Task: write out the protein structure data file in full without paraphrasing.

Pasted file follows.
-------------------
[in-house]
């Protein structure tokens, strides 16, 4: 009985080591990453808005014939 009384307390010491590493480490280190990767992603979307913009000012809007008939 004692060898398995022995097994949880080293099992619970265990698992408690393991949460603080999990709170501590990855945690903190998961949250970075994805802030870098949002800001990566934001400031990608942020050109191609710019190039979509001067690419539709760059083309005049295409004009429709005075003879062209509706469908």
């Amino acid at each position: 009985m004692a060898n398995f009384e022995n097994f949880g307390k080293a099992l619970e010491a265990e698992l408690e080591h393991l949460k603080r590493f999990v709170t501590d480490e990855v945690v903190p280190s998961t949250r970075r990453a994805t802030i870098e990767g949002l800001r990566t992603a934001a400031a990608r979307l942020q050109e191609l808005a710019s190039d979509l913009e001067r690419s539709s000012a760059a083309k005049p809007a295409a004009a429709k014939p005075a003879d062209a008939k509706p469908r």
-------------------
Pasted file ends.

[in-house]
């Protein structure tokens, strides 16, 4: 009985080591990453808005014939 009384307390010491590493480490280190990767992603979307913009000012809007008939 004692060898398995022995097994949880080293099992619970265990698992408690393991949460603080999990709170501590990855945690903190998961949250970075994805802030870098949002800001990566934001400031990608942020050109191609710019190039979509001067690419539709760059083309005049295409004009429709005075003879062209509706469908």
């Amino acid at each position: 009985m004692a060898n398995f009384e022995n097994f949880g307390k080293a099992l619970e010491a265990e698992l408690e080591h393991l949460k603080r590493f999990v709170t501590d480490e990855v945690v903190p280190s998961t949250r970075r990453a994805t802030i870098e990767g949002l800001r990566t992603a934001a400031a990608r979307l942020q050109e191609l808005a710019s190039d979509l913009e001067r690419s539709s000012a760059a083309k005049p809007a295409a004009a429709k014939p005075a003879d062209a008939k509706p469908r």